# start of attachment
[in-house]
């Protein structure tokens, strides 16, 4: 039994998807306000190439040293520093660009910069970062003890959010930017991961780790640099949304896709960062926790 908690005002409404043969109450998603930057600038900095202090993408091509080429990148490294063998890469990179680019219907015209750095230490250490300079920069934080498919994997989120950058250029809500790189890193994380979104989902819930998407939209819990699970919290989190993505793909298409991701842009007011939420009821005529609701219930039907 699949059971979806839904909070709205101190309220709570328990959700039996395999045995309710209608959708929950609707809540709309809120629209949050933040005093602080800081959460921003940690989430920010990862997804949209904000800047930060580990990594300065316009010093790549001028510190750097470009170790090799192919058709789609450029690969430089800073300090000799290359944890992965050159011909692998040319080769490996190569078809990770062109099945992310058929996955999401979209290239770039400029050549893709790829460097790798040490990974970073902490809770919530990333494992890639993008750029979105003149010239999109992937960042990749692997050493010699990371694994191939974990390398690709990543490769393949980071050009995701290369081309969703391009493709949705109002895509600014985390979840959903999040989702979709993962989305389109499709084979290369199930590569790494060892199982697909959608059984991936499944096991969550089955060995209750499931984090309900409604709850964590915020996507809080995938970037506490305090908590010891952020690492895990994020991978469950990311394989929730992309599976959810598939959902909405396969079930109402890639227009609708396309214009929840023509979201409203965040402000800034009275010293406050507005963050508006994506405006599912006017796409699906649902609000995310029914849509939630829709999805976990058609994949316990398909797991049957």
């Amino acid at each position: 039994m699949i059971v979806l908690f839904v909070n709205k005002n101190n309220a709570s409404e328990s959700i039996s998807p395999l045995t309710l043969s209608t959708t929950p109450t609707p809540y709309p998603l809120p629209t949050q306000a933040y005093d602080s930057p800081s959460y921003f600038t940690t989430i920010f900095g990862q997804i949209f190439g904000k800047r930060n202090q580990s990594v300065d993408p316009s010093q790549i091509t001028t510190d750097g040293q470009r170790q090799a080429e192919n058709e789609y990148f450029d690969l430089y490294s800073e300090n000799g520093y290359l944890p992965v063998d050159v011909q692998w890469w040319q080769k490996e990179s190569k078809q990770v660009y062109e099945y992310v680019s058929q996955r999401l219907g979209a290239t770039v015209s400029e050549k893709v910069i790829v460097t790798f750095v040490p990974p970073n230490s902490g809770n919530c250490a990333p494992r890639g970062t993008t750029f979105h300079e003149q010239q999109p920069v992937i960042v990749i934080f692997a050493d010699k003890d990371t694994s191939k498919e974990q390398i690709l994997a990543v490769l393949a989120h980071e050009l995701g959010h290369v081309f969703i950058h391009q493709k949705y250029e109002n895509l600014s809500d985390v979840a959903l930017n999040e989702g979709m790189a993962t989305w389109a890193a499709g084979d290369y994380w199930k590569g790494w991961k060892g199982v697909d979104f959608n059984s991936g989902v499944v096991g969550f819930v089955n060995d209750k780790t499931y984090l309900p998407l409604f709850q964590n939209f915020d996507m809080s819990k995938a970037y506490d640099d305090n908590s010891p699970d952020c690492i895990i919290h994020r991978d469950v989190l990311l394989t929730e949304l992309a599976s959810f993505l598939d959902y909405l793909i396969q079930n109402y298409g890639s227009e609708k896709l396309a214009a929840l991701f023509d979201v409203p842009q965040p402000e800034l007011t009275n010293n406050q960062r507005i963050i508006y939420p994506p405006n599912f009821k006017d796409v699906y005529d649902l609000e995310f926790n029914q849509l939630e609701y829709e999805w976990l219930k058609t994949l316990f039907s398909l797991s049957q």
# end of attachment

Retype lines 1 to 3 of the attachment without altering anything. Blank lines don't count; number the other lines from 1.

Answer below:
[in-house]
């Protein structure tokens, strides 16, 4: 039994998807306000190439040293520093660009910069970062003890959010930017991961780790640099949304896709960062926790 908690005002409404043969109450998603930057600038900095202090993408091509080429990148490294063998890469990179680019219907015209750095230490250490300079920069934080498919994997989120950058250029809500790189890193994380979104989902819930998407939209819990699970919290989190993505793909298409991701842009007011939420009821005529609701219930039907 699949059971979806839904909070709205101190309220709570328990959700039996395999045995309710209608959708929950609707809540709309809120629209949050933040005093602080800081959460921003940690989430920010990862997804949209904000800047930060580990990594300065316009010093790549001028510190750097470009170790090799192919058709789609450029690969430089800073300090000799290359944890992965050159011909692998040319080769490996190569078809990770062109099945992310058929996955999401979209290239770039400029050549893709790829460097790798040490990974970073902490809770919530990333494992890639993008750029979105003149010239999109992937960042990749692997050493010699990371694994191939974990390398690709990543490769393949980071050009995701290369081309969703391009493709949705109002895509600014985390979840959903999040989702979709993962989305389109499709084979290369199930590569790494060892199982697909959608059984991936499944096991969550089955060995209750499931984090309900409604709850964590915020996507809080995938970037506490305090908590010891952020690492895990994020991978469950990311394989929730992309599976959810598939959902909405396969079930109402890639227009609708396309214009929840023509979201409203965040402000800034009275010293406050507005963050508006994506405006599912006017796409699906649902609000995310029914849509939630829709999805976990058609994949316990398909797991049957």
């Amino acid at each position: 039994m699949i059971v979806l908690f839904v909070n709205k005002n101190n309220a709570s409404e328990s959700i039996s998807p395999l045995t309710l043969s209608t959708t929950p109450t609707p809540y709309p998603l809120p629209t949050q306000a933040y005093d602080s930057p800081s959460y921003f600038t940690t989430i920010f900095g990862q997804i949209f190439g904000k800047r930060n202090q580990s990594v300065d993408p316009s010093q790549i091509t001028t510190d750097g040293q470009r170790q090799a080429e192919n058709e789609y990148f450029d690969l430089y490294s800073e300090n000799g520093y290359l944890p992965v063998d050159v011909q692998w890469w040319q080769k490996e990179s190569k078809q990770v660009y062109e099945y992310v680019s058929q996955r999401l219907g979209a290239t770039v015209s400029e050549k893709v910069i790829v460097t790798f750095v040490p990974p970073n230490s902490g809770n919530c250490a990333p494992r890639g970062t993008t750029f979105h300079e003149q010239q999109p920069v992937i960042v990749i934080f692997a050493d010699k003890d990371t694994s191939k498919e974990q390398i690709l994997a990543v490769l393949a989120h980071e050009l995701g959010h290369v081309f969703i950058h391009q493709k949705y250029e109002n895509l600014s809500d985390v979840a959903l930017n999040e989702g979709m790189a993962t989305w389109a890193a499709g084979d290369y994380w199930k590569g790494w991961k060892g199982v697909d979104f959608n059984s991936g989902v499944v096991g969550f819930v089955n060995d209750k780790t499931y984090l309900p998407l409604f709850q964590n939209f915020d996507m809080s819990k995938a970037y506490d640099d305090n908590s010891p699970d952020c690492i895990i919290h994020r991978d469950v989190l990311l394989t929730e949304l992309a599976s959810f993505l598939d959902y909405l793909i396969q079930n109402y298409g890639s227009e609708k896709l396309a214009a929840l991701f023509d979201v409203p842009q965040p402000e800034l007011t009275n010293n406050q960062r507005i963050i508006y939420p994506p405006n599912f009821k006017d796409v699906y005529d649902l609000e995310f926790n029914q849509l939630e609701y829709e999805w976990l219930k058609t994949l316990f039907s398909l797991s049957q």